Robo-advisers poised for DOL fiduciary rule, but unintended consequences loom

Uniformity, pressured large institutions are just two of the possible outcomes for automated investing services

Mar 31, 2016 @ 1:42 pm

By Alessandra Malito

Robo-advisers say they'll be just fine as the industry heads into the final countdown of the Department of Labor's impending fiduciary rule, but potholes along the way could push executives out of their comfort zone, according to an InvestmentNews roundtable of executives at many of the leading digital-advice platforms.

During the discussion, executives from Folio Institutional, Jemstep, Vanare, Betterment, Financial Engines and Hedgeable highlighted their positions facing the controversial DOL rule. The executives overall agreed their platforms can provide advice for clients, and perhaps do so better than some traditional advisers. For the instances when a client wants to work with an adviser, their technology will facilitate a better relationship for the two, they argued.

"Software is better at advice generation, generally speaking," said Christopher Jones, chief investment officer of Financial Engines, which is registered as a fiduciary. "The reality is a lot of advice given in the world, although well intentioned, is not high quality … We have always seen software as a major factor in improving quality of advice."

Folio Institutional, Jemstep, Vanare support fiduciary advisers with their technology, while Betterment, Financial Engines and Hedgeable are already registered as fiduciaries.

The conversation kicked off the first of a series of Fiduciary Focus roundtables InvestmentNews is hosting to discuss the coming DOL fiduciary rule, which is expected to be published in its final form as soon as next week. The next InvestmentNews discussion will be the regulatory roundtable Friday, April 8 taking place in Washington.

Morningstar research shows there will be more than $1 trillion of client assets that could move into passive investment products, increasing adoption of robos.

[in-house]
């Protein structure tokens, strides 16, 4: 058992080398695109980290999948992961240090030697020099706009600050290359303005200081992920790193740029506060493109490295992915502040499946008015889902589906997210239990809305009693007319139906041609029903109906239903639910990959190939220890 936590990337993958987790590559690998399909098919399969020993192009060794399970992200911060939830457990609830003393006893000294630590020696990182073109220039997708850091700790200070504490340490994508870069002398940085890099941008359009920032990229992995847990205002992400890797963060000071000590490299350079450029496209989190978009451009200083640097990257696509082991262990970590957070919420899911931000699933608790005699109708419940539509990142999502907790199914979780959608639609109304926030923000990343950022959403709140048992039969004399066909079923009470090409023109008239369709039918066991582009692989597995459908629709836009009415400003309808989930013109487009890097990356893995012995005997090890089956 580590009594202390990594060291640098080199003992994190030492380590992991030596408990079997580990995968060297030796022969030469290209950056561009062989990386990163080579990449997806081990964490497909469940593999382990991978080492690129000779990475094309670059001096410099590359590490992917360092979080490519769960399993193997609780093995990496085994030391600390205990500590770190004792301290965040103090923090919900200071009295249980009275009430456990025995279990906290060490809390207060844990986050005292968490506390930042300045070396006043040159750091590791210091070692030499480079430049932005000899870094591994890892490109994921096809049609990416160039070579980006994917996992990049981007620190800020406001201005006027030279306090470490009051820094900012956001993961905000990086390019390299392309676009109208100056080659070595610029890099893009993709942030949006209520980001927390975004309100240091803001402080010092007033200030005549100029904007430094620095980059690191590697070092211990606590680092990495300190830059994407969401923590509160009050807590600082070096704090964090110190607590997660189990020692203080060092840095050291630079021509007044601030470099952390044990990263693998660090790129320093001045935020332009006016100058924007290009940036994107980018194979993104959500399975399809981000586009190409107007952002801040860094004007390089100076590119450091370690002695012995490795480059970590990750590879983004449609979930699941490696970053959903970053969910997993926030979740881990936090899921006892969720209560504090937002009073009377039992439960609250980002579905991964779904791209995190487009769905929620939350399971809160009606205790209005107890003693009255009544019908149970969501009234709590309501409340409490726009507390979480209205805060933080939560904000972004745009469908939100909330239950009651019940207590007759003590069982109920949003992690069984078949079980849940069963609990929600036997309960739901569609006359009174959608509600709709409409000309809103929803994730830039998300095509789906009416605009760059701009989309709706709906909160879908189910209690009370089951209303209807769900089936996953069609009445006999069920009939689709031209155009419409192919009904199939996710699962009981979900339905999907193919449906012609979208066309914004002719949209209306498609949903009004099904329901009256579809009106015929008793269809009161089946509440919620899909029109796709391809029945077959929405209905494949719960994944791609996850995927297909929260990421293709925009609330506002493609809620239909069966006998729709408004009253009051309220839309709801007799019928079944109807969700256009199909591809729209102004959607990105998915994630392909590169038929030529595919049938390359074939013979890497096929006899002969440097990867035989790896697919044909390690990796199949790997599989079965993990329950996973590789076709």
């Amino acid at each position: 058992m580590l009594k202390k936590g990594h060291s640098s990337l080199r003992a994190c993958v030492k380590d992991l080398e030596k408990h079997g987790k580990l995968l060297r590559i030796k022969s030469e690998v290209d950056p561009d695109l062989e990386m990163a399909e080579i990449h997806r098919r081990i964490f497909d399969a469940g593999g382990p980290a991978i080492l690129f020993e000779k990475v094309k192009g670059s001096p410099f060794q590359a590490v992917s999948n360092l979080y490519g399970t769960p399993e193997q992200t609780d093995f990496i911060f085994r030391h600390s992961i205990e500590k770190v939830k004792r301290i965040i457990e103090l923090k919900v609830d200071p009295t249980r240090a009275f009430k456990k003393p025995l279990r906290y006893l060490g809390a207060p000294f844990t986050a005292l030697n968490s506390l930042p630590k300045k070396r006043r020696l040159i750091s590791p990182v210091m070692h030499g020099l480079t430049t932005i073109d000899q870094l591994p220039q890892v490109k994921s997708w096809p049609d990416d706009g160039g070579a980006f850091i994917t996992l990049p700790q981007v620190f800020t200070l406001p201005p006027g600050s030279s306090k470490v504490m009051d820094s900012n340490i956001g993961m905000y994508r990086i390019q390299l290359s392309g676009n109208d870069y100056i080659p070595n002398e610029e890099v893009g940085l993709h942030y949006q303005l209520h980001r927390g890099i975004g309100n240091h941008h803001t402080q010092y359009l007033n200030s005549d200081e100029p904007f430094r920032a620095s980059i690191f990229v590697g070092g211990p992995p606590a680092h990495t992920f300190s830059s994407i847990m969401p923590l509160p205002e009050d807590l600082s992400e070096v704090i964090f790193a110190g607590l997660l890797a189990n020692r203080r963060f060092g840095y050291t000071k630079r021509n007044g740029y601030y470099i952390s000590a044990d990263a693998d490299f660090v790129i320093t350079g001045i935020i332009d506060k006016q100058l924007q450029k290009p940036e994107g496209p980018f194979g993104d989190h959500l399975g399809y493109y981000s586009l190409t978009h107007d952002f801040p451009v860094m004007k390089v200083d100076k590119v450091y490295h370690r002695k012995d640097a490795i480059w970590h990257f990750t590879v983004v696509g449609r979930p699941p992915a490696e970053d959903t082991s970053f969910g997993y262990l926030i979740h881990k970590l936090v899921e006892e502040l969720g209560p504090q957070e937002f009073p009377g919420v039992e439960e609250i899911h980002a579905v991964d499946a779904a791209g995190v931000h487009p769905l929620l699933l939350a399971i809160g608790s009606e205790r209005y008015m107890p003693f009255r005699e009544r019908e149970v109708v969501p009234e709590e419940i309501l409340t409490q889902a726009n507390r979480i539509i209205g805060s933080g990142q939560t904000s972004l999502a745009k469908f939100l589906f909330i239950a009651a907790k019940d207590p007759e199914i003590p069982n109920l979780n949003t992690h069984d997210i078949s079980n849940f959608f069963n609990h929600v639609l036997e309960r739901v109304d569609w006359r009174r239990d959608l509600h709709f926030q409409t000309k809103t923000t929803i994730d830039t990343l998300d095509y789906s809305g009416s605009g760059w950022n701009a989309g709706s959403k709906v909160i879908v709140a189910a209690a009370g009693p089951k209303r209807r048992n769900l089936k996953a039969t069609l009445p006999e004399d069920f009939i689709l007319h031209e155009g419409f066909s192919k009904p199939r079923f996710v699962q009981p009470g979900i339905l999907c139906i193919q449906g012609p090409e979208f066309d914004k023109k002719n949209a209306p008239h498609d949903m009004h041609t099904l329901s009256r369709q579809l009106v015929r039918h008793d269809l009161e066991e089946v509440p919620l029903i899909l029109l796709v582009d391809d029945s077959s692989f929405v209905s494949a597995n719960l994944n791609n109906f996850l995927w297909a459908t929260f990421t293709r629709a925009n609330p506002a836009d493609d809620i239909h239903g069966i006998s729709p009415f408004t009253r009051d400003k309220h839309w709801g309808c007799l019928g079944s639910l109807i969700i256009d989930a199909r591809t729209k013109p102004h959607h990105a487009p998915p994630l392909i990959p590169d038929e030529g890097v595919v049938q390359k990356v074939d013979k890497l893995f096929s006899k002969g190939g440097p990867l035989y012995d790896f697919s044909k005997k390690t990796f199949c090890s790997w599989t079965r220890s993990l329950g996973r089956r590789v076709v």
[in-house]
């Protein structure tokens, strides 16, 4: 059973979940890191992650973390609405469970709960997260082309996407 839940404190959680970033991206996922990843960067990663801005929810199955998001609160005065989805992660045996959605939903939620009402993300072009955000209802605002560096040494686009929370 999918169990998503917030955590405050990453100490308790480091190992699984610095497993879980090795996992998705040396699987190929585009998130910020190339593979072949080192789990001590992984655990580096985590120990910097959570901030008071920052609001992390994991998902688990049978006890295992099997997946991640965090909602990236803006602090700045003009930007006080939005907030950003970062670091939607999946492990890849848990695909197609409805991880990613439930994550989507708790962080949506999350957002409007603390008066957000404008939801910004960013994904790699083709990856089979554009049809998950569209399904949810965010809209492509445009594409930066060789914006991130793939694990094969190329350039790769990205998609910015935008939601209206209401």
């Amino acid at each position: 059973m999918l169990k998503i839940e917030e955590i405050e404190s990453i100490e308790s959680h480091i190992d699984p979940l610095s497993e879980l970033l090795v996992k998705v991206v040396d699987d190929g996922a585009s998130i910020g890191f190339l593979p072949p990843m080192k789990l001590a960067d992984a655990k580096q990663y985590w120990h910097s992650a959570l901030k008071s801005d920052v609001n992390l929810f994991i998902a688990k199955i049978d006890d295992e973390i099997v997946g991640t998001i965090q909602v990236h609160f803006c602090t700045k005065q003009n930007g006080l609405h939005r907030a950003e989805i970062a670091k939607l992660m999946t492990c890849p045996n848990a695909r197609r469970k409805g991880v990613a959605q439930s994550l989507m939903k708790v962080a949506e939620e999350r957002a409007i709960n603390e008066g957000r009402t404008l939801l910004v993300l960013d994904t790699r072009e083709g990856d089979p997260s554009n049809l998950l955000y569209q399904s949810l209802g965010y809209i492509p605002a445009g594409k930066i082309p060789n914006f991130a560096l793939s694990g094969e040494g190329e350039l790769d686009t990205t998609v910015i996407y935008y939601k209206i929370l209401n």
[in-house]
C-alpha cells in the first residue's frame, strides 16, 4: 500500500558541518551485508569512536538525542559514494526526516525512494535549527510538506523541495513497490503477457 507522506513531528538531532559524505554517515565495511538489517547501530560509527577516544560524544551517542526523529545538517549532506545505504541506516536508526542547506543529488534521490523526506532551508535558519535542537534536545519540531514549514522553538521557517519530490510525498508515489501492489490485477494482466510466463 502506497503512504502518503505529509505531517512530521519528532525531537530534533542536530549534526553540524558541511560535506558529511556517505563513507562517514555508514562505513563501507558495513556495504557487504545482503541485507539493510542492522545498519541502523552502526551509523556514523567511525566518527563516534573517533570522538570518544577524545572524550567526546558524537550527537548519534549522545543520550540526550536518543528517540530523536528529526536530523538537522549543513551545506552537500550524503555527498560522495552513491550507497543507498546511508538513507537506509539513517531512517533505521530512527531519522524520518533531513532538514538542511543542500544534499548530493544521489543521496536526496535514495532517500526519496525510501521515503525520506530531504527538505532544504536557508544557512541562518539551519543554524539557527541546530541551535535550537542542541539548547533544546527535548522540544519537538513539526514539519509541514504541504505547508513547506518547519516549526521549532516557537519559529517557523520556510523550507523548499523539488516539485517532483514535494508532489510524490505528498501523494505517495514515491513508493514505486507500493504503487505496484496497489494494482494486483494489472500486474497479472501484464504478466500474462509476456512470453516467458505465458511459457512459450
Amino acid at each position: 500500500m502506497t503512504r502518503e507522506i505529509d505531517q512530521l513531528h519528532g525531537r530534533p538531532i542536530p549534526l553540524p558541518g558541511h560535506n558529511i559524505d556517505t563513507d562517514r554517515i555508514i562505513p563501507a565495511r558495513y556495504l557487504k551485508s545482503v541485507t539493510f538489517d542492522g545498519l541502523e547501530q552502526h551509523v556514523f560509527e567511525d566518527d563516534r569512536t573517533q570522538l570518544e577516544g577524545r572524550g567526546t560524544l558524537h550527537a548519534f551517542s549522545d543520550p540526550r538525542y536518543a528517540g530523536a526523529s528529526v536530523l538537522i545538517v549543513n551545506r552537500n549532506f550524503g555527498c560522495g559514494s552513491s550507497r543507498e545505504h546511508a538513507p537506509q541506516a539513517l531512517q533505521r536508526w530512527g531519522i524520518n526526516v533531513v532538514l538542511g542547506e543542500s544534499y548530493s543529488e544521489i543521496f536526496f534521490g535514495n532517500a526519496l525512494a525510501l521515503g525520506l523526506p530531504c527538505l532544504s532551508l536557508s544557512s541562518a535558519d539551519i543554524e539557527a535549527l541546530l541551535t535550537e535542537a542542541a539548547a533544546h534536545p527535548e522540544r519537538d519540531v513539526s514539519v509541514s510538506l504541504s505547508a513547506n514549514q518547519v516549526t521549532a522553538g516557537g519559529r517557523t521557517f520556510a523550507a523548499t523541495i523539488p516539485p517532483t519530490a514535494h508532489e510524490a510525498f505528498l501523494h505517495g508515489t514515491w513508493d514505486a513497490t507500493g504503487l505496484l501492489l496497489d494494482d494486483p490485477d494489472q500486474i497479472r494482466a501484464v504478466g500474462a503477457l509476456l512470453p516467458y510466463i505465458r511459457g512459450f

Robo-advisers have garnered criticism in the past, mostly saying advice takes human experience and empathy, and clients may not trust robos to walk them through the tough times. Robo executives said the Department of Labor's rule can go so far as to help clients pick platforms they can get behind.

"The trust point is interesting. It is whether interests are aligned with yours," said Seth Rosenbloom, legal counsel at Betterment. The DOL rule will wash away any concerns of conflicted interest, as well.

Matt Kane, co-founder of Hedgeable, said most platforms go backwards — they look at regulation and build a product, as opposed to building a product that is already aligned with clients' best interests.

"From our standpoint, we don't need to change," Mr. Kane said. "We view it as if this happens or doesn't happen, our business shouldn't change."


It could change for these robo players though, who may start to look the same. It will also likely light a fire under large incumbent financial institutions that see the need for this technology, something that has already been proving true as firms pick up robos or announce they are in the process of building one.

"While it may be an initial boon for firms to license services to big companies or be acquired by big companies," said Mr. Jones, "it will turn up the heat with big firms with big resources."

In the past year alone, Envestnet acquired Upside, now called Advisor Now, BlackRock acquired FutureAdvisor, Schwab and Vanguard came out with their own platforms, Fidelity began working on one and many more were put to work.

The fiduciary rule may make institutions and their platforms start to look the same too.

"Everyone will need to have the same stack of services," including familiar investment products and data aggregation, said Lex Sokolin, chief operating officer of Vanare.

If so, innovation will be a bit more difficult to manufacture.

"Complexity will go up a notch and that makes it harder, not impossible," said Greg Vigrass, president of Folio Institutional. "Creating a culture and still operating in that environment is a tough needle to thread."

This is when platforms will meld human advisers with technology. Folio, Jemstep, which Invesco acquired earlier this year, and Vanare, which acquired NestEgg in 2014, are companies that offer robo-adviser technology to firms and advisers.

Mr. Sokolin said his platform is gearing up for the rule by building bulk tools for advisers to digitize their practices in a compliant way. Jemstep, which Invesco recently acquired, said his platform is set to help institutions who realize technology will be the backbone of any DOL regulation.

"We won't be talking about robos in the next few years … technology has become the absolute core to delivery," said Simon Roy, president of Jemstep. "If we believe that, then the solution for vast bulk of firms will be a platform that works within the advice model within the large institutions' current delivery approach. That's what we designed our platform to approach."


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